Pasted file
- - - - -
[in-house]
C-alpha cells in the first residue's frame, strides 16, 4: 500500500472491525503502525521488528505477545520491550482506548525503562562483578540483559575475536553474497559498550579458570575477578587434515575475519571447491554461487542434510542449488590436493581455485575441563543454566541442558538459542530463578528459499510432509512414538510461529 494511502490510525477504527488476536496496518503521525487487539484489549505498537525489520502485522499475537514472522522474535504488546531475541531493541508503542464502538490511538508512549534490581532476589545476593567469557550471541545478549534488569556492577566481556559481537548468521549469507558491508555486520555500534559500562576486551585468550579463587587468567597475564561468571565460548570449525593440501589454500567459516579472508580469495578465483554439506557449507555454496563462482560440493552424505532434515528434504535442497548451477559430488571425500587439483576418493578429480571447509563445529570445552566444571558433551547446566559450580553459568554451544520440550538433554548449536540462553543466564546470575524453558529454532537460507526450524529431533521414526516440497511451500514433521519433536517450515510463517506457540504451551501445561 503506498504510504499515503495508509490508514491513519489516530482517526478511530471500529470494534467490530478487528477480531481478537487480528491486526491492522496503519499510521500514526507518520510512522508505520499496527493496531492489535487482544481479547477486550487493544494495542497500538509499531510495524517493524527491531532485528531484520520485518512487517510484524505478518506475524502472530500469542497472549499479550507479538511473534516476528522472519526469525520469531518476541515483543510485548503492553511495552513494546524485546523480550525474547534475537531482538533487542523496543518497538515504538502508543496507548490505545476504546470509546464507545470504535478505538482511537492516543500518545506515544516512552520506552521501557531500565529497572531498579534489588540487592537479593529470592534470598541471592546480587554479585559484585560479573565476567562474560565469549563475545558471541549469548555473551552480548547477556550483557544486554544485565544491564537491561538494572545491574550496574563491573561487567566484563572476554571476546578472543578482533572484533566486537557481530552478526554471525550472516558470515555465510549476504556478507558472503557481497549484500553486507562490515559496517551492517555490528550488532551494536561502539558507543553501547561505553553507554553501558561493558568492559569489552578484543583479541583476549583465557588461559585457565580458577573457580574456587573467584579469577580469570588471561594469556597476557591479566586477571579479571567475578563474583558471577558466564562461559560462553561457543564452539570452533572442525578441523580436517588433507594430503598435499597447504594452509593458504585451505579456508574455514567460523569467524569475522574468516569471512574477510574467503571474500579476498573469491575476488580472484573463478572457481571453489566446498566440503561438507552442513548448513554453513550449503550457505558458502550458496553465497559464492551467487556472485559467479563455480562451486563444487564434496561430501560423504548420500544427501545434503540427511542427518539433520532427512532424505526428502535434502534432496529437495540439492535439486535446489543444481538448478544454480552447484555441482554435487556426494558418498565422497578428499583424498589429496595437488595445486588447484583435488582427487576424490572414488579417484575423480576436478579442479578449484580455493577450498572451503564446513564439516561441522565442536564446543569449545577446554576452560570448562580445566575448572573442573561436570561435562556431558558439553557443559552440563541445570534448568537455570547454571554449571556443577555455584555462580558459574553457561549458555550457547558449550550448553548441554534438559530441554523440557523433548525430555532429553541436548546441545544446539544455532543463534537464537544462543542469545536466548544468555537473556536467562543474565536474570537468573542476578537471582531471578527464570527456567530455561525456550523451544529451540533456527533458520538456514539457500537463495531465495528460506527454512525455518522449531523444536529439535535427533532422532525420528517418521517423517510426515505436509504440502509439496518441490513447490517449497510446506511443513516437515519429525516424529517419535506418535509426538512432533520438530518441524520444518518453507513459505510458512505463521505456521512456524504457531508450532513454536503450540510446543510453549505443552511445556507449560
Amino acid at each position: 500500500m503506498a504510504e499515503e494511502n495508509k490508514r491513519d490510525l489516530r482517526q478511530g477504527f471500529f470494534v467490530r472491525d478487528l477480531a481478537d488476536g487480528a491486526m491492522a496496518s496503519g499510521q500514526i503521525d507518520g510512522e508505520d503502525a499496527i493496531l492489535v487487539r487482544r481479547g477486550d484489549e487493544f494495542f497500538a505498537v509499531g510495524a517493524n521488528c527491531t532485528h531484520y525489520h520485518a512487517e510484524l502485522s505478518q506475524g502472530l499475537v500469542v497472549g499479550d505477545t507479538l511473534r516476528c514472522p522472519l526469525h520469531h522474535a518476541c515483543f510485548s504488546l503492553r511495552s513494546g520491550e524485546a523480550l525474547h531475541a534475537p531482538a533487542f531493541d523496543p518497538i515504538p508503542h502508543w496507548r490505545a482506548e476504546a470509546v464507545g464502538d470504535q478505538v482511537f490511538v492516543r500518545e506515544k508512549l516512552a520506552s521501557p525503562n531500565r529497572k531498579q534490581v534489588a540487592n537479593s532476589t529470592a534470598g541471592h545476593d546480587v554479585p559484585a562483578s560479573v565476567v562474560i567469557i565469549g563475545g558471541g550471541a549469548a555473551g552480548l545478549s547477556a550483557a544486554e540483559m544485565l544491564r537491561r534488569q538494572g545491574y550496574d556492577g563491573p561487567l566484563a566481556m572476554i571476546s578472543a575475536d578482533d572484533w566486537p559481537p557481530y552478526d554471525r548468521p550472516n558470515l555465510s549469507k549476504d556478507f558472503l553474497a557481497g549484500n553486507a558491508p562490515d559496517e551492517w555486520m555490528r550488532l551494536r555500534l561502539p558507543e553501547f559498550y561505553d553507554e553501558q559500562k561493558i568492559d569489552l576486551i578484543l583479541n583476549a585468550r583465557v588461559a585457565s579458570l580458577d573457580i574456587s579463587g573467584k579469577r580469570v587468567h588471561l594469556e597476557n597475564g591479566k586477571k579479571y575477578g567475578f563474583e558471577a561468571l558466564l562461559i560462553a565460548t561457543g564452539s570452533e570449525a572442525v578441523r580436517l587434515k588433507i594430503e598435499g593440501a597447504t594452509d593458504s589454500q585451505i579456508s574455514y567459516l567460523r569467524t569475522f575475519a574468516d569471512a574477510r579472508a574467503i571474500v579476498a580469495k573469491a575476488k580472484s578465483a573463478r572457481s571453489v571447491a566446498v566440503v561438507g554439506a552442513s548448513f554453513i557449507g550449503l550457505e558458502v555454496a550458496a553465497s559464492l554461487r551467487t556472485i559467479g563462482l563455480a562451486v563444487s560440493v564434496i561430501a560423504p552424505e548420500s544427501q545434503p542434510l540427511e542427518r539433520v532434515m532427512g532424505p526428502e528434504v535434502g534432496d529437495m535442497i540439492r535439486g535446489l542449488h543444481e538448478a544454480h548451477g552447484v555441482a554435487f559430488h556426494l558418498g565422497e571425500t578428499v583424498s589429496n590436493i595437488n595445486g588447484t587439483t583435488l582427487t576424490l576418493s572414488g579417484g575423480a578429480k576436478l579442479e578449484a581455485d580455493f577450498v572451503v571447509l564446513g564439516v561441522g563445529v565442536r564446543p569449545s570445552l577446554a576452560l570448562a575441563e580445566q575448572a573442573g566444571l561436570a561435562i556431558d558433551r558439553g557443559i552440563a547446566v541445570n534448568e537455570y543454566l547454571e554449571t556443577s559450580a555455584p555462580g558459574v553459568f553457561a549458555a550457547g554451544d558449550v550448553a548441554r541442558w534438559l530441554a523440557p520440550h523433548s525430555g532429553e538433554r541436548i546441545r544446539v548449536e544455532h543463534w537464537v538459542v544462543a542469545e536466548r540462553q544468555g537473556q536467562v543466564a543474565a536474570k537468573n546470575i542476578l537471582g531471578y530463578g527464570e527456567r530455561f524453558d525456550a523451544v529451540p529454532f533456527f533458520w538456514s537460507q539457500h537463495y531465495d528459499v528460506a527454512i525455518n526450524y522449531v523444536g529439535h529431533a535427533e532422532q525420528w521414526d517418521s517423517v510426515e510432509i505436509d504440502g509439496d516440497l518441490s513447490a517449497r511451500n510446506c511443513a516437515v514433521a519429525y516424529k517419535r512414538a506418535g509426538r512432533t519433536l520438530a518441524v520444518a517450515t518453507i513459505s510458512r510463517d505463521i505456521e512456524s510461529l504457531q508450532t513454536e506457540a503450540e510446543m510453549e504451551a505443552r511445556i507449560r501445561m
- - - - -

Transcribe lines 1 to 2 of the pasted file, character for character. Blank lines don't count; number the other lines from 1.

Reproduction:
[in-house]
C-alpha cells in the first residue's frame, strides 16, 4: 500500500472491525503502525521488528505477545520491550482506548525503562562483578540483559575475536553474497559498550579458570575477578587434515575475519571447491554461487542434510542449488590436493581455485575441563543454566541442558538459542530463578528459499510432509512414538510461529 494511502490510525477504527488476536496496518503521525487487539484489549505498537525489520502485522499475537514472522522474535504488546531475541531493541508503542464502538490511538508512549534490581532476589545476593567469557550471541545478549534488569556492577566481556559481537548468521549469507558491508555486520555500534559500562576486551585468550579463587587468567597475564561468571565460548570449525593440501589454500567459516579472508580469495578465483554439506557449507555454496563462482560440493552424505532434515528434504535442497548451477559430488571425500587439483576418493578429480571447509563445529570445552566444571558433551547446566559450580553459568554451544520440550538433554548449536540462553543466564546470575524453558529454532537460507526450524529431533521414526516440497511451500514433521519433536517450515510463517506457540504451551501445561 503506498504510504499515503495508509490508514491513519489516530482517526478511530471500529470494534467490530478487528477480531481478537487480528491486526491492522496503519499510521500514526507518520510512522508505520499496527493496531492489535487482544481479547477486550487493544494495542497500538509499531510495524517493524527491531532485528531484520520485518512487517510484524505478518506475524502472530500469542497472549499479550507479538511473534516476528522472519526469525520469531518476541515483543510485548503492553511495552513494546524485546523480550525474547534475537531482538533487542523496543518497538515504538502508543496507548490505545476504546470509546464507545470504535478505538482511537492516543500518545506515544516512552520506552521501557531500565529497572531498579534489588540487592537479593529470592534470598541471592546480587554479585559484585560479573565476567562474560565469549563475545558471541549469548555473551552480548547477556550483557544486554544485565544491564537491561538494572545491574550496574563491573561487567566484563572476554571476546578472543578482533572484533566486537557481530552478526554471525550472516558470515555465510549476504556478507558472503557481497549484500553486507562490515559496517551492517555490528550488532551494536561502539558507543553501547561505553553507554553501558561493558568492559569489552578484543583479541583476549583465557588461559585457565580458577573457580574456587573467584579469577580469570588471561594469556597476557591479566586477571579479571567475578563474583558471577558466564562461559560462553561457543564452539570452533572442525578441523580436517588433507594430503598435499597447504594452509593458504585451505579456508574455514567460523569467524569475522574468516569471512574477510574467503571474500579476498573469491575476488580472484573463478572457481571453489566446498566440503561438507552442513548448513554453513550449503550457505558458502550458496553465497559464492551467487556472485559467479563455480562451486563444487564434496561430501560423504548420500544427501545434503540427511542427518539433520532427512532424505526428502535434502534432496529437495540439492535439486535446489543444481538448478544454480552447484555441482554435487556426494558418498565422497578428499583424498589429496595437488595445486588447484583435488582427487576424490572414488579417484575423480576436478579442479578449484580455493577450498572451503564446513564439516561441522565442536564446543569449545577446554576452560570448562580445566575448572573442573561436570561435562556431558558439553557443559552440563541445570534448568537455570547454571554449571556443577555455584555462580558459574553457561549458555550457547558449550550448553548441554534438559530441554523440557523433548525430555532429553541436548546441545544446539544455532543463534537464537544462543542469545536466548544468555537473556536467562543474565536474570537468573542476578537471582531471578527464570527456567530455561525456550523451544529451540533456527533458520538456514539457500537463495531465495528460506527454512525455518522449531523444536529439535535427533532422532525420528517418521517423517510426515505436509504440502509439496518441490513447490517449497510446506511443513516437515519429525516424529517419535506418535509426538512432533520438530518441524520444518518453507513459505510458512505463521505456521512456524504457531508450532513454536503450540510446543510453549505443552511445556507449560